Cassini snapped its final of many images at Saturn on Thursday around 3:58 p.m. EDT. It took more than an hour for NASA to start receiving those photos, however, because it takes light (and the probe's data signal) more than an hour to reach Earth from Saturn.

That data began trickling in on Thursday around 5:45 p.m. EDT, according to the Deep Space Network. Fully transmitting all of the photos should take about 11 hours, Earl Maize, an engineer at NASA's Jet Propulsion Laboratory (JPL) who manages the Cassini mission, told reporters on Wednesday.

"We'll be able to share those with you sometime Friday morning," Maize said.

Alan Byers, a spokesperson for NASA JPL, told Business Insider that the first images should be posted to Cassini's raw image gallery starting around 11 p.m. EDT.

What Cassini's final images will show

Cassini was speeding toward Saturn's atmosphere, about to take its 78,000-mph plunge, when it took its final pictures.

Linda Spilker, a Cassini project scientist and a planetary scientist at NASA JPL, walked reporters through all of those last planned images on Wednesday.

"In that last period of time, looking around Saturn, what we're doing is taking our final picture postcards of the Saturn system, looking at our favorite targets to put these images into our Cassini scrapbook," Spilker said.

From a distance, the probe will take multiple photos of Saturn and its rings in color — "basically our last look at the entire system," she said.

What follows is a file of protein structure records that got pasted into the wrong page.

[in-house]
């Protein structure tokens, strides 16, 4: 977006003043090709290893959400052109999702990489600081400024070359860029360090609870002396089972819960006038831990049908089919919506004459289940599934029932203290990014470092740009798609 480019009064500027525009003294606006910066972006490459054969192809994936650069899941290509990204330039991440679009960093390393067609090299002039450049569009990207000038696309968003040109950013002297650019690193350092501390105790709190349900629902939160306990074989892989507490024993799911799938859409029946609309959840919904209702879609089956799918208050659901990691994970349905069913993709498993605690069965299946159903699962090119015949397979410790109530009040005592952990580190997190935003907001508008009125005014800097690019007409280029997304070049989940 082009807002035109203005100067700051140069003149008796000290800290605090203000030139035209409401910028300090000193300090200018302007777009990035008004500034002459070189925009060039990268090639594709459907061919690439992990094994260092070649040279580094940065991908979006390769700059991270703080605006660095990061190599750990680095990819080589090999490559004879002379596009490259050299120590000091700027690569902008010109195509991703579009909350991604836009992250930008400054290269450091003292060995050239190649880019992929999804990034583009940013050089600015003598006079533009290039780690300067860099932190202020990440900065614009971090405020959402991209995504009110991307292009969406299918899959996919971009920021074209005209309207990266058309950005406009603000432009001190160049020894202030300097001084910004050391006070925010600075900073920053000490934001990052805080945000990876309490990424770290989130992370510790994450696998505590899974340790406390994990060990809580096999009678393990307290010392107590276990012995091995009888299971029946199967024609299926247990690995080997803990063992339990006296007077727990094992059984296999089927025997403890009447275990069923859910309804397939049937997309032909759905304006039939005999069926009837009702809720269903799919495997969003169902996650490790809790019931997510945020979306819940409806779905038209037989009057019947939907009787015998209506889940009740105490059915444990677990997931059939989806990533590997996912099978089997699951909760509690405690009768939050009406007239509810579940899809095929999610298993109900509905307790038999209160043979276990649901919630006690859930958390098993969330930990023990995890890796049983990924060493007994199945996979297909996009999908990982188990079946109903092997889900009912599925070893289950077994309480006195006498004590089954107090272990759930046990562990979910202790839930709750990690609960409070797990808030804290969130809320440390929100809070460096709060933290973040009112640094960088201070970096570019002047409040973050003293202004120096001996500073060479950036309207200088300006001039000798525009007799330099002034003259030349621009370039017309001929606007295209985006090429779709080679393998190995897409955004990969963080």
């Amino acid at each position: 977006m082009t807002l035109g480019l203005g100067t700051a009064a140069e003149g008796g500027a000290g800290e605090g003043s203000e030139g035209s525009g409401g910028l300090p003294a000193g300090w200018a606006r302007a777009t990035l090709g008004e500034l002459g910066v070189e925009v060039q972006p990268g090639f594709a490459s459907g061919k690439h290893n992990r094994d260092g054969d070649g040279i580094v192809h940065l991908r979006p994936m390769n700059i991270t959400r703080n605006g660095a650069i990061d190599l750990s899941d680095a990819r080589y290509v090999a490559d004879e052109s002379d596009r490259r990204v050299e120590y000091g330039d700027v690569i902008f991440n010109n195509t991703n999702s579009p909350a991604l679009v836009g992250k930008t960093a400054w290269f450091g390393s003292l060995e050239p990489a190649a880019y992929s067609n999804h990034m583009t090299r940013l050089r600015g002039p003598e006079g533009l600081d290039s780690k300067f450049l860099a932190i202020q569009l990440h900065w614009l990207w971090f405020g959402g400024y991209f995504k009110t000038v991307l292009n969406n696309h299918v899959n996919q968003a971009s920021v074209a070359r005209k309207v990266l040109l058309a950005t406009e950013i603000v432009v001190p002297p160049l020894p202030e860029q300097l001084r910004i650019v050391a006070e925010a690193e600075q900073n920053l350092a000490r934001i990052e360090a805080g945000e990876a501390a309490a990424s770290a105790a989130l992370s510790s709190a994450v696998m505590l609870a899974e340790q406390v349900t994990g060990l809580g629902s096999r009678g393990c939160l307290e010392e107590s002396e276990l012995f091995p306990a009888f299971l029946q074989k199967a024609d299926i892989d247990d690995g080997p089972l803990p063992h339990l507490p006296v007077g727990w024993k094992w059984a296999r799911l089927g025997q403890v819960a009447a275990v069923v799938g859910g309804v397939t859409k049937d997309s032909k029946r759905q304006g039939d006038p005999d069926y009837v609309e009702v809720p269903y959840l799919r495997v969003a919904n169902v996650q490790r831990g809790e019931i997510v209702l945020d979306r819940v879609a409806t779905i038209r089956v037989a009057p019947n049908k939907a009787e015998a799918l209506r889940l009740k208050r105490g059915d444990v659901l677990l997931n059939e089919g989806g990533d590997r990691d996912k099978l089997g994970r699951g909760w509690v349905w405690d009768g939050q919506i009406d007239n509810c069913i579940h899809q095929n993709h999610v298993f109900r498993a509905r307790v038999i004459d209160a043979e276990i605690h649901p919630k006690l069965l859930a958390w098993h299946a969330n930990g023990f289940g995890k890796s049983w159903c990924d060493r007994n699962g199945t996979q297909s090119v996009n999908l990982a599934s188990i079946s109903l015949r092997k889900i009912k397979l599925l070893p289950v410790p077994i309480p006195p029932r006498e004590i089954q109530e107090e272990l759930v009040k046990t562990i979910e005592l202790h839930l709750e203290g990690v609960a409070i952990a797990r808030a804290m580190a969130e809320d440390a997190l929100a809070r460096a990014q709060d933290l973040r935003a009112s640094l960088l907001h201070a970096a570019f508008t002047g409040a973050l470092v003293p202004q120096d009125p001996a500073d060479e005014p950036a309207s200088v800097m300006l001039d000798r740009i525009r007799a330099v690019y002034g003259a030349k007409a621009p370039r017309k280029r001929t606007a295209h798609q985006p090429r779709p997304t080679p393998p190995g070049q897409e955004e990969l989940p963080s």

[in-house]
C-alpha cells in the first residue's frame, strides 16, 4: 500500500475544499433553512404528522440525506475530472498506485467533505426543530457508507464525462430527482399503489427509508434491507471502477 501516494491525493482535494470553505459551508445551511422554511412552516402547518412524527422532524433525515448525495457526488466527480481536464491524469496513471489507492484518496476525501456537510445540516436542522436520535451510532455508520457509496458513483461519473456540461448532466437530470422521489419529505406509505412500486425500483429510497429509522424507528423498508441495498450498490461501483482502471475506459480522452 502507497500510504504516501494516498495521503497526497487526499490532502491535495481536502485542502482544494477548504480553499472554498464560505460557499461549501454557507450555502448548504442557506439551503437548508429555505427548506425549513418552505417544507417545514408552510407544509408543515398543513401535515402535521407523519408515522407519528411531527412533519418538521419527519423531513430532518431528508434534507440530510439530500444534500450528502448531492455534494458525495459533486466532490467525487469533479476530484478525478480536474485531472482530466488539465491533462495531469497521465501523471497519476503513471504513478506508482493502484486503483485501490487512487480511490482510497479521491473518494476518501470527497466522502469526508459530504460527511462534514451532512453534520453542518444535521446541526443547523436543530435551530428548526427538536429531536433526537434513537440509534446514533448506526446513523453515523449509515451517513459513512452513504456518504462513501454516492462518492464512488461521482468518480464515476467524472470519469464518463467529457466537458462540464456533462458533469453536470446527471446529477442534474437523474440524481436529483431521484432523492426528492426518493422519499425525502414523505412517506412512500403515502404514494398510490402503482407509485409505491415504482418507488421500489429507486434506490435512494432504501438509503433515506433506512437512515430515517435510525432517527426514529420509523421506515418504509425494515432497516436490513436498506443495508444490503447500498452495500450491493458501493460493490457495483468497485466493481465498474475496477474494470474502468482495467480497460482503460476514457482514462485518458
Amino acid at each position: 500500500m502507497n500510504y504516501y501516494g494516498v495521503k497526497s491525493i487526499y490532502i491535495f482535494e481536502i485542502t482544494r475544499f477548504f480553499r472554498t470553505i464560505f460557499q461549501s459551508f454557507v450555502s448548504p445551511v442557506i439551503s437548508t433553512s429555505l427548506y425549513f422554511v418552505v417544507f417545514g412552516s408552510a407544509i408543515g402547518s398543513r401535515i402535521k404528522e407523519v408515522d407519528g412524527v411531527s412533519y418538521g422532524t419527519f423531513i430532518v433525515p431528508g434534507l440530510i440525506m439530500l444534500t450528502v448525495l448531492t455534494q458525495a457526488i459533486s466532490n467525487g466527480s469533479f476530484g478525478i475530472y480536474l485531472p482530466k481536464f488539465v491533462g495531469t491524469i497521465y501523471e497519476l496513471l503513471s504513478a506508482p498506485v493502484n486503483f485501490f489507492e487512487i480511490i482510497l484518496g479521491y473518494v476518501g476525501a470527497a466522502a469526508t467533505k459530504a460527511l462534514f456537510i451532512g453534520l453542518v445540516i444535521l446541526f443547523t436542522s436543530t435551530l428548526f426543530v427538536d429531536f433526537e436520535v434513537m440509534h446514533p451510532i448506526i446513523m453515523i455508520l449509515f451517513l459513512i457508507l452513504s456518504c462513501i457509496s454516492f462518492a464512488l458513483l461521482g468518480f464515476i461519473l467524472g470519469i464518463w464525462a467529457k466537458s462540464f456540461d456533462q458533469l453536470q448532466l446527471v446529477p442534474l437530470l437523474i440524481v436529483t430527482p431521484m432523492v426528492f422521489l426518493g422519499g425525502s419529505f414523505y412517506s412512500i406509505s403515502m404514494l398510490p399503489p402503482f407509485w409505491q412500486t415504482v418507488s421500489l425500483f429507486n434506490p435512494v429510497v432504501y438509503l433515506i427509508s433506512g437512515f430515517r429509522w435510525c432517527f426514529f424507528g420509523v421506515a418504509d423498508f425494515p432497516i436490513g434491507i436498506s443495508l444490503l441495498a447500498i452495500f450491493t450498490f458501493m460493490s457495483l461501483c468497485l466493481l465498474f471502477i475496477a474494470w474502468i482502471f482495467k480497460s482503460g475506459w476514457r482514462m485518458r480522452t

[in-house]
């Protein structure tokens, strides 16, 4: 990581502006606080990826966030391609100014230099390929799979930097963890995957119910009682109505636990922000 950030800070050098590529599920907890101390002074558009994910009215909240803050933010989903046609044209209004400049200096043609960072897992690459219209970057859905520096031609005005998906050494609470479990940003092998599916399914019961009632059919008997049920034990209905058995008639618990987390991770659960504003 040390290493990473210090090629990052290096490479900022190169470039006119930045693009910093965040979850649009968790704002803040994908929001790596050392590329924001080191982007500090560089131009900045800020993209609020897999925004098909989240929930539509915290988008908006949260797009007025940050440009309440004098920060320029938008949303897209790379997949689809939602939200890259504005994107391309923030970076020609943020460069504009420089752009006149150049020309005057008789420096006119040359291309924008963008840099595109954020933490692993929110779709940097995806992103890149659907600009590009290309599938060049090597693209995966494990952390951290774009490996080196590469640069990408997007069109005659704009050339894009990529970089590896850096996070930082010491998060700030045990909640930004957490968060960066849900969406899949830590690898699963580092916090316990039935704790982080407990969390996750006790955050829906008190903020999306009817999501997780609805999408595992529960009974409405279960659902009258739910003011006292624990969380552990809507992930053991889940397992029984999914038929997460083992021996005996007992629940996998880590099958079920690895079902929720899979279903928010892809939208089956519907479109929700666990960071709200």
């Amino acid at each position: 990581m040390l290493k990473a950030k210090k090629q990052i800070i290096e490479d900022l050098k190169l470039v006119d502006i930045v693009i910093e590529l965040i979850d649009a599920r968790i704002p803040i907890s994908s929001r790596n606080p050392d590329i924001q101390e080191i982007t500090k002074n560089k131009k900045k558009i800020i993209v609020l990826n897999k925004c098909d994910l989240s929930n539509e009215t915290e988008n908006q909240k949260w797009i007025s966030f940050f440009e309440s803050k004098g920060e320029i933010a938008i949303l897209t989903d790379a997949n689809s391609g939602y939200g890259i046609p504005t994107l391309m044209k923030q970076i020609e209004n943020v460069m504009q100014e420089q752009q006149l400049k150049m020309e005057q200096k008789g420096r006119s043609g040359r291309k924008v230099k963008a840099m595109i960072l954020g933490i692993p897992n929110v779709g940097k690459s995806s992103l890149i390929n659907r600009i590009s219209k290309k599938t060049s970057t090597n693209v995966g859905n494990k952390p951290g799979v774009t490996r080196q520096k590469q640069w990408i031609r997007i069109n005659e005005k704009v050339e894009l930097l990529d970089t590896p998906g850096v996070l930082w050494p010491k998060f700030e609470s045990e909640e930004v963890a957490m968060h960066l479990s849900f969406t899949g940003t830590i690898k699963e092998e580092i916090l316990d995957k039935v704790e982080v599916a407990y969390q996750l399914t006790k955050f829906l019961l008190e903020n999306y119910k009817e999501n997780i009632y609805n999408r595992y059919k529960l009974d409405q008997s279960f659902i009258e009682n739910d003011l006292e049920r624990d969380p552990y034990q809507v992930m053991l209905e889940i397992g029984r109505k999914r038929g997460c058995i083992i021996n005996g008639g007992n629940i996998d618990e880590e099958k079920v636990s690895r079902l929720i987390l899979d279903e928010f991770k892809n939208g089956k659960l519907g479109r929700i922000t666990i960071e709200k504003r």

There will be photos of Enceladus setting across the northern limb of Saturn. Titan — which has liquid-hydrocarbon lakes, an atmosphere twice as thick as Earth's, and seasonal rain — also got some attention.

"We're going to take some goodbye pictures of Titan, a last look to see if there's any weather or clouds going on," she Spilker said.

NASA will also show images of Cassini's last close-up look at Saturn's rings.

One focus was "Peggy," a group of particles that "might break free to become a moon," she said, as well as propeller objects that are "trying to open up gaps in Saturn's rings, but are not quite big enough to do that."

The final images to trickle onto NASA's servers will show the spot on Saturn's dark side toward which Cassini will dive — "Cassini's final home inside the planet Saturn itself," Spilker said.

Cassini is scheduled to disintegrate starting around 6:22 a.m. EDT on Friday, though it will take until 7:55 a.m. EDT for NASA to receive the probe's last packet of data.

While it's unlikely that any telescope will see the probe die, you can tune in to NASA TV's live broadcast of mission control below.

The space agency's coverage will start around 7 a.m. EDT.